Saturday, February 28, 2015

16-Jul-2012 Wachusett Reservoir Gate 14, Massachusetts

Sample site location
Hurrah, another cones-on-the-beach sampling site!  I do love a sampling site with a view.  This day's site was located on the opposite side of the reservoir from the previous week's beach site.

Bluff face in morning shadow
After parking by Pine Grove Cemetery and slipping past Gate 14, I emerged from the twilit forest onto the wide sandy beach located at the foot of Scar Hill Bluffs.  The northwest-facing bluff and beach were still largely in morning shadow when I arrived, but the sun soon topped the bluff-top trees and the beach was awash with light.

This cone laying on sand contained...
...egg sacs, an exuvium & dead ants.
The cones that I sampled had fallen from the eastern white pines (Pinus strobus) growing on the bluff face and the forest above, and had rolled downhill to the foot of the bluff or further onto the flat of the beach proper.  Litter and wrack were almost non-existent here, so there would be no litter sample to compliment these cones.  The cones were all resting directly on sand or on very meager bits of debris.

From this sand-encrusted refugium...
...came this gorgeous salticid.
Tapping 55 cones, I collected 24 spiders.  Half of them were microspiders TBD, but I also collected a number of dictinids and a handsome female jumping spider whose refugium was encrusted with sand.  I wonder whether she had added the sand deliberately, or whether sand encrustration is just an unavoidable fact of life for silk-spinning beach spiders.

Spider wasp
Red-spotted purple
I wasn't the only one out in search of spiders on that beach.  A spider wasp (Pompilidae) was actively hunting spiders to provision  her nursery burrow.  On the hike back to the car another blue and black insect captured my attention.  This red-spotted purple (Limenitis arthemis) seemed to be making a territorial circuit which included the forest path I was walking.  An irresistible photo op!
Bouncing bet (Saponaria officinalis) in the morning sun

Friday, February 27, 2015

9-Jul-2012 Wachusett Reservoir Kendall Cove, Massachusetts

Site locations
Another week, another pair of sampling sites.  But my first site of the day would be something new: pine cones on the beach!

Site A
Site A was located on the western shore of Tahanto Point in Kendall Cove, where I found numerous eastern white pine (Pinus strobus) cones on the sand and pebble beach.  Some appeared to lay where they had fallen, while others had clearly been moved by wave action and now rested in the beach wrack.

Site A cone and wrack
Tapping 55 cones, I collected 8 juvenile spiders and 1 adult microspider TBD.  The ribbon of wrack, comprised mainly of pine needles, was long but not very thick.  I was only able to collect half a load of it, and from that, only one juvenile spider.

Site B
Site B was situated on high ground in the woods just northwest of the head of Kendall Cove.  Mature eastern white pines and younger sugar maples (Acer saccharum) dominated the overstory.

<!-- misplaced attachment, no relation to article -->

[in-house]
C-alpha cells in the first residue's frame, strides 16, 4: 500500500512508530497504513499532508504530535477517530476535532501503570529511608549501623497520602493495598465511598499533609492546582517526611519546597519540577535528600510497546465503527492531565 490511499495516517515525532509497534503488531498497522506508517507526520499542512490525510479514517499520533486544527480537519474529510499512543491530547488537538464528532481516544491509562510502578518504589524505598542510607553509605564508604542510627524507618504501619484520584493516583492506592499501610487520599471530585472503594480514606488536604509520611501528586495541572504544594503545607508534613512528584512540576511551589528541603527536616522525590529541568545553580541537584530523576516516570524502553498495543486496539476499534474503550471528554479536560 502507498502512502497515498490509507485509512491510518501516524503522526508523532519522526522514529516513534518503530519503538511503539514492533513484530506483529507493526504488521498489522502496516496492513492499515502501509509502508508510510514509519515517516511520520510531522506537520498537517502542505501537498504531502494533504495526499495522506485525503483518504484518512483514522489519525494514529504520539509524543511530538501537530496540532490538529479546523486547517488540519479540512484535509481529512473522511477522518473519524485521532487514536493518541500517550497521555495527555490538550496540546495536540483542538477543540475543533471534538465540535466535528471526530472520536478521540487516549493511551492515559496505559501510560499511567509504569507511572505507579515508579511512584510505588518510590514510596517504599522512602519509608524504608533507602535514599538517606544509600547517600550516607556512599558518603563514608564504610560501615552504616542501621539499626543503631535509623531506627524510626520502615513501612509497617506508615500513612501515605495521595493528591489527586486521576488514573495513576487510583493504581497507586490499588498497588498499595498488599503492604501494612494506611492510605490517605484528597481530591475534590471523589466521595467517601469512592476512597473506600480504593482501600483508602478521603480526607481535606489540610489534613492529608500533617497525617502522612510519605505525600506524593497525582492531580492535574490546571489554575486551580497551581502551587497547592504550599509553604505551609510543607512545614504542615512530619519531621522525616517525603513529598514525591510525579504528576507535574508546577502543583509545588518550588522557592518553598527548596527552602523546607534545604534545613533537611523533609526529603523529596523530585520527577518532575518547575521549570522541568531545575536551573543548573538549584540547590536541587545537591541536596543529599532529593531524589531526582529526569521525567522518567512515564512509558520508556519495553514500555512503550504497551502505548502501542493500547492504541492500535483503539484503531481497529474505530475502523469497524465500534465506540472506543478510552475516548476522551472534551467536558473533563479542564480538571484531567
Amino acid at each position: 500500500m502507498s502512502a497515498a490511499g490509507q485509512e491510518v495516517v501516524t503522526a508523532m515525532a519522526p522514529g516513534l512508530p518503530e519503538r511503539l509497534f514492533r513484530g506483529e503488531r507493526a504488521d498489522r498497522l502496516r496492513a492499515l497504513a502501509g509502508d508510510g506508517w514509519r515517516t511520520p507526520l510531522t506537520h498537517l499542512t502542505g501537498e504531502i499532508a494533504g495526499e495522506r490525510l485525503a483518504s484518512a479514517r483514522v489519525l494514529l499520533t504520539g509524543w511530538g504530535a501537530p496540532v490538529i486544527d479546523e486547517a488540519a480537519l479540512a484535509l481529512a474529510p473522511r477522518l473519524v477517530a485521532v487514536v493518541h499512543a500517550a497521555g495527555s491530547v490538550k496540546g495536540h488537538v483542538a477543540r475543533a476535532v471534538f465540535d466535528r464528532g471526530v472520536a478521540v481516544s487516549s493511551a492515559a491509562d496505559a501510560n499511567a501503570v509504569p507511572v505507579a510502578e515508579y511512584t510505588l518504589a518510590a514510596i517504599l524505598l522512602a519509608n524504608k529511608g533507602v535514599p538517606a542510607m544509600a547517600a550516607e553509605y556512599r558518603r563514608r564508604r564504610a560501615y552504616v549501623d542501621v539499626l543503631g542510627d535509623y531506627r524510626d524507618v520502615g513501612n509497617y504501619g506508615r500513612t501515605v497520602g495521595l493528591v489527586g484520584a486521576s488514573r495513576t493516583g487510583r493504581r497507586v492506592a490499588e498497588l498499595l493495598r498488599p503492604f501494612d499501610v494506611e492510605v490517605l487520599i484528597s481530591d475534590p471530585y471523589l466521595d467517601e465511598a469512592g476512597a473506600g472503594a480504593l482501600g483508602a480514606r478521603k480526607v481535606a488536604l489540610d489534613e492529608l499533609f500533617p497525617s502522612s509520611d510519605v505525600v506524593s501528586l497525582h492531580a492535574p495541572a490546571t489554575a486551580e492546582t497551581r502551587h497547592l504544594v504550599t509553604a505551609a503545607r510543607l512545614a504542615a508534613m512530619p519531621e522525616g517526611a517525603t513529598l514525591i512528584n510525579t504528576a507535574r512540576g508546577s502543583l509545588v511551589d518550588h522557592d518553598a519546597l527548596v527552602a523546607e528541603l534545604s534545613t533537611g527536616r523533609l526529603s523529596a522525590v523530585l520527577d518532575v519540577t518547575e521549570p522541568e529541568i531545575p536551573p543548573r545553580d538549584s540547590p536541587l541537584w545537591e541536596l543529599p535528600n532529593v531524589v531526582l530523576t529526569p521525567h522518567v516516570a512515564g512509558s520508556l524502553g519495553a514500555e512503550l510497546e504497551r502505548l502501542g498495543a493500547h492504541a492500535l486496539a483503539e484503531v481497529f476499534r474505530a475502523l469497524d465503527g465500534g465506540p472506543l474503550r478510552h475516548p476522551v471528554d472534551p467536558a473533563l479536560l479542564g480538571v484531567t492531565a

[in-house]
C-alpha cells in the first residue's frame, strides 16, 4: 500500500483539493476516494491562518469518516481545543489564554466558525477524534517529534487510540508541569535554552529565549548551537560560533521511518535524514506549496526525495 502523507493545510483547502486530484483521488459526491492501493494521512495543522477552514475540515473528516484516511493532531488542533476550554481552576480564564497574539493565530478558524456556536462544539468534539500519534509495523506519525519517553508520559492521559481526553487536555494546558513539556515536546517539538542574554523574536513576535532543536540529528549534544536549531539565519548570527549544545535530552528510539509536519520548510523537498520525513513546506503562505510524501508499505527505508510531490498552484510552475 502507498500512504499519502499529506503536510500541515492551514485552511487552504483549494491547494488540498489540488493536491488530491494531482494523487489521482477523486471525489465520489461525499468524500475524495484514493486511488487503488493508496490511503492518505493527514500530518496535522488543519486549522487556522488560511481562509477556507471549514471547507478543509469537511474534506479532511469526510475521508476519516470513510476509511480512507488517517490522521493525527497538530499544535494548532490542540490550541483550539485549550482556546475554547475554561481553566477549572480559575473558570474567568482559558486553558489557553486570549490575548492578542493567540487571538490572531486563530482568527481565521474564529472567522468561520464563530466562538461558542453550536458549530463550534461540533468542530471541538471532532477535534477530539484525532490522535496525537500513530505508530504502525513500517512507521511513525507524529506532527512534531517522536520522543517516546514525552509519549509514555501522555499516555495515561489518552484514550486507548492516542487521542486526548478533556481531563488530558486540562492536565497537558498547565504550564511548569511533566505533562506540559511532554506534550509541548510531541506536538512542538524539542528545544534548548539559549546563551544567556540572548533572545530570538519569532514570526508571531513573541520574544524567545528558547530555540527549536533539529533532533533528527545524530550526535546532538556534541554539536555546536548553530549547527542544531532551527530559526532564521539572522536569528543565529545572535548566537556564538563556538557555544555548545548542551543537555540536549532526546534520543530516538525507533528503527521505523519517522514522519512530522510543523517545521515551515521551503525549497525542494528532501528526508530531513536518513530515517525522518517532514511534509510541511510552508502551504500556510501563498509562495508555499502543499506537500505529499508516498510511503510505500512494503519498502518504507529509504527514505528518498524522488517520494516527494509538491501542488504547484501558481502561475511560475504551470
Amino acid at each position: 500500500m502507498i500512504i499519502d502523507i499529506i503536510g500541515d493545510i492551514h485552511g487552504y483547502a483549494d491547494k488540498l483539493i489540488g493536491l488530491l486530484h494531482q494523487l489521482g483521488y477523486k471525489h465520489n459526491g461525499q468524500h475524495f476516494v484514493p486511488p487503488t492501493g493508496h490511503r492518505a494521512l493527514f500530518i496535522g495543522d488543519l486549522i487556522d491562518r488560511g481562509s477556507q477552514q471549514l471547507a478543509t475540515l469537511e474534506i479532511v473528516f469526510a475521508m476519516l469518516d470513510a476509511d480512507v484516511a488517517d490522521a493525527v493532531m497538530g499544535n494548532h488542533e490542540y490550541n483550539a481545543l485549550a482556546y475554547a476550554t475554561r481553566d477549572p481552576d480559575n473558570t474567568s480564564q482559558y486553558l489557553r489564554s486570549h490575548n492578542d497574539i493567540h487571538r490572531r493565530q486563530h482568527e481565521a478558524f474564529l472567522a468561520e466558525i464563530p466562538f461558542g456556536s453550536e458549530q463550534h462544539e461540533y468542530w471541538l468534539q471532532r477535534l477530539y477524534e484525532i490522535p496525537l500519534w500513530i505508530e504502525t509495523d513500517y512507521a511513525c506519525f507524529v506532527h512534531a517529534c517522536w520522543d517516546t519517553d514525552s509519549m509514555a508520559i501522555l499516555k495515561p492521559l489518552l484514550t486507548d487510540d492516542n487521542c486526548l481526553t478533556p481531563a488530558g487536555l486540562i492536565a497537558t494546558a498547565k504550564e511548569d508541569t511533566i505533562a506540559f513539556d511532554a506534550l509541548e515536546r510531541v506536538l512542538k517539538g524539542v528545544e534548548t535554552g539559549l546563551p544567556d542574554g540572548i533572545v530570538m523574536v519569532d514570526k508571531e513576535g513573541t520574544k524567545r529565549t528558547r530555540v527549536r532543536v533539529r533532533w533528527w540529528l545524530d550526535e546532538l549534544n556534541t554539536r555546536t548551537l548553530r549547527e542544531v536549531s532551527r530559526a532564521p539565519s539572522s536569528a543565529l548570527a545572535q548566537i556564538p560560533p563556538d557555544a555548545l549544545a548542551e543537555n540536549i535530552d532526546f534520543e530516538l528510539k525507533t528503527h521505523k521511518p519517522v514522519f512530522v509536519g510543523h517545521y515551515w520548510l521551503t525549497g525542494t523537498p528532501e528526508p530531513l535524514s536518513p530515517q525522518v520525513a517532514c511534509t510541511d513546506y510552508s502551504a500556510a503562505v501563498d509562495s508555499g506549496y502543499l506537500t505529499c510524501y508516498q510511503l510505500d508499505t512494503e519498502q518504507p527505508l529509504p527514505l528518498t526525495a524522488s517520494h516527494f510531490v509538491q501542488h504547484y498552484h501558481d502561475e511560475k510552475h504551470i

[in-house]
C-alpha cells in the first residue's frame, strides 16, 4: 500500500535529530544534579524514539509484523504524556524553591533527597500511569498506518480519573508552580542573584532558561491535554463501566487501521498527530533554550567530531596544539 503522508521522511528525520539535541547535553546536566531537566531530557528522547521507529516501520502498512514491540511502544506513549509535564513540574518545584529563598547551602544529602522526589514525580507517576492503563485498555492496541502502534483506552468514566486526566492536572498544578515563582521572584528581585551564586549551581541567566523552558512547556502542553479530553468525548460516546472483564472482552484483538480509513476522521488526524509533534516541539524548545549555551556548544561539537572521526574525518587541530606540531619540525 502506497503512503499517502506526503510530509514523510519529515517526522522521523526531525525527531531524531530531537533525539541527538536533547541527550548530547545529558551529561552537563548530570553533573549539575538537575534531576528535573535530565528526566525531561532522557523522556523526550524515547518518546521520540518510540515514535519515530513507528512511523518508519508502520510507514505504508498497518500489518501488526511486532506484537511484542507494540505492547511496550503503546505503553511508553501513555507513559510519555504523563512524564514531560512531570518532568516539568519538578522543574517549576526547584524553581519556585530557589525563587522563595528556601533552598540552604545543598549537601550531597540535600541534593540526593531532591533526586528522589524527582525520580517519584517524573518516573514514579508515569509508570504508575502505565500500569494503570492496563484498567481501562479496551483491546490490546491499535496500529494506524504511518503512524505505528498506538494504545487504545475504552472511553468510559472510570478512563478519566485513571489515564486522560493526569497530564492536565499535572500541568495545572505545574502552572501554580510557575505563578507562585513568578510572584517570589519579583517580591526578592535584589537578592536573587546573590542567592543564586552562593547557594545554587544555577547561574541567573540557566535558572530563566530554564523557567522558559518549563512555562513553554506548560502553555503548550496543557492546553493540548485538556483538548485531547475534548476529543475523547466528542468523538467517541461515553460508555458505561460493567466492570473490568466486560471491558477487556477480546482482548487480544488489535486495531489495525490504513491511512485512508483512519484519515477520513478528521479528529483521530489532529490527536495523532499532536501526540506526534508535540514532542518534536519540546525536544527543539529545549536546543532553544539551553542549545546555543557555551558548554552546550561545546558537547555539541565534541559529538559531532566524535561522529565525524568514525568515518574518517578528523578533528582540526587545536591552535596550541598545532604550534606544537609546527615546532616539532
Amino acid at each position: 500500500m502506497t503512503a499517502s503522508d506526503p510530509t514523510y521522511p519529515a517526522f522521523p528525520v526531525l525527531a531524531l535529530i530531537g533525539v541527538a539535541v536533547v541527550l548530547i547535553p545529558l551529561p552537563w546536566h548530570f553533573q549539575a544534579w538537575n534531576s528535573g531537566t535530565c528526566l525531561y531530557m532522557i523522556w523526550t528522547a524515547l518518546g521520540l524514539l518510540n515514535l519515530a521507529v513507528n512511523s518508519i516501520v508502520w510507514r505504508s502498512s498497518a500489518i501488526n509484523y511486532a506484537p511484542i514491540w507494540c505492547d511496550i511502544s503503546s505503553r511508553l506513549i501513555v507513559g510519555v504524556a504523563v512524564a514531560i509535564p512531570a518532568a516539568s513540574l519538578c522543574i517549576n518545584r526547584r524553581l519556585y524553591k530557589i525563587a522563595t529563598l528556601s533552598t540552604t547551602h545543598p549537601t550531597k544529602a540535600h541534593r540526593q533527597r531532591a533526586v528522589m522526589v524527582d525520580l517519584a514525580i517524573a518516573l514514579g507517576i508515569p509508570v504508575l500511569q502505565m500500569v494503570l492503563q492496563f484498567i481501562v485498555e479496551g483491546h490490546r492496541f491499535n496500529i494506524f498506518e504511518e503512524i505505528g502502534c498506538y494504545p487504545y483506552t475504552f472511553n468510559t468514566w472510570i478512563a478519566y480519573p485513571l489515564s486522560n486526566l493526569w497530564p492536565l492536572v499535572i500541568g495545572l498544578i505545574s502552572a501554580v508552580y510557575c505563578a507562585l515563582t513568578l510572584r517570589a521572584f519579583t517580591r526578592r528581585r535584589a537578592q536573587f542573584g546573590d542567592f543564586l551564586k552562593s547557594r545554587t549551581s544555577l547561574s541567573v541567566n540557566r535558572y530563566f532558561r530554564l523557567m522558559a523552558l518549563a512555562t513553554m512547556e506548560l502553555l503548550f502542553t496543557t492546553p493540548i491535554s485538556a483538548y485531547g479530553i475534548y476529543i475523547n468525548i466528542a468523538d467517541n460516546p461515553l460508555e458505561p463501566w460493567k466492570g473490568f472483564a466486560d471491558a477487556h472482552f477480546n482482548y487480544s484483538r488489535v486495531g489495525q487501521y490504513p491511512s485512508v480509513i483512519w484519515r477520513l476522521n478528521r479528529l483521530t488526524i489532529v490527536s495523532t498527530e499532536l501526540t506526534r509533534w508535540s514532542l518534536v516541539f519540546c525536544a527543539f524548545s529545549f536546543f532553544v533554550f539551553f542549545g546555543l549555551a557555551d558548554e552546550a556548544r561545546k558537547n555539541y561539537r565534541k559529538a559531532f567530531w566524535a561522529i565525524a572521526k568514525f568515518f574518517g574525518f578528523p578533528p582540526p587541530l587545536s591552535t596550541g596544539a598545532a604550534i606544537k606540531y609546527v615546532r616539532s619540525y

Fifty tapped cones yielded 7 spiders (not to mention a cricket and a moth), but only 2 identifiable species.  Guess what they were?  Yes, "the regulars", Phrurotimpus alarius (Phrurolithidae) and Neon nellii (Salticidae).  I suppose that sifting the ample maple-pine litter would have produced a nice batch of specimens, but I decided not to delve in due to the ubiquity of poison ivy (Toxicodendron radicans) in the area.

"We were here."
A dragonfly has emerged
An old stone wall at Site B, together with the nearby place names of Sholan, Tahanto and Kendall, were reminders of the thriving communities that once inhabited the now-quiet reservoir and surrounding forest.

A toad metamorph on the beach, less than an inch long!

Thursday, February 26, 2015

2-Jul-2012 Wachusett Reservoir Gate 38, Massachusetts

Site location
The triangle of forest that lies between Route 110 in Clinton and the reservoir's North Dike was my destination this day.  Site A was located on the hillside just opposite the gate.  The stand I chose was almost pure eastern white pine (Pinus strobus) in composition, but there were oaks (Quercus sp.) and maples (Acer sp.) nearby, as the composition of the understory reflected.

Site A
Site A cones
Tapping 55 cones at Site A, I collected 12 spiders from at least 4 species.  The needle litter produced 6 spiders, mostly juveniles, but adults from 2 microspider species were present.

Site B, arborvitae trunk in foreground
Spider incorporating a Site B
cone into its web
Site B was located on the inland (downstream) slope of the dike.  The forest here was comprised of eastern white pines growing among an old arborvitae (Thuja occidentalis) plantation.  Unlike Site A, Site B's understory was quite sparse, comprised of blueberry (Vaccinium sp.), ferns and pine and oak seedlings.

A trail tunnel through dense
arborvitae near Site B
I tapped 50 pine cones at Site B and collected 13 spiders, all juveniles but for one female Phrurotimpus borealis (Phrurolithidae).  A load of needle litter yielded 14 spiders, again all juveniles except for 2 linyphiid females TBD.

About a month after I took my samples, the Massachusetts Water Resources Authority removed close to 4,000 trees from the North Dike as part of a safety and maintenance program.  Happily, according to news reports, the stands that I had sampled were probably left intact.
American coppers (Lycaena phlaeas) were plentiful on the grassy top of the North Dike

Wednesday, February 25, 2015

26-Jun-2012 Wachusett Reservoir Gate 25, Massachusetts

Site locations
After a 1-day rain delay, I was back in the field to tap cones and sift litter.  The day's festivities occurred at two sites just inside Gate 25.

Site A was located on a trailside hill just east of Gates Brook in a richly mixed forest of eastern white pine (Pinus strobus), sugar maple (Acer saccharum), American beech (Fagus grandifolia), eastern hemlock (Tsuga canadensis) and oak (Quercus sp.).  This was my only collecting site in the Wachusett reservation where the litter contained beech nuts.

Site A
Site A cone and litter microhabitats
I tapped 50 pine cones at Site A and collected 12 spiders from at least 6 species.  A load of pine needle and oak leaf litter produced 28 spiders from at least 4 species.  Most of the litter specimens were microspiders.
Have egg sac...
...will travel.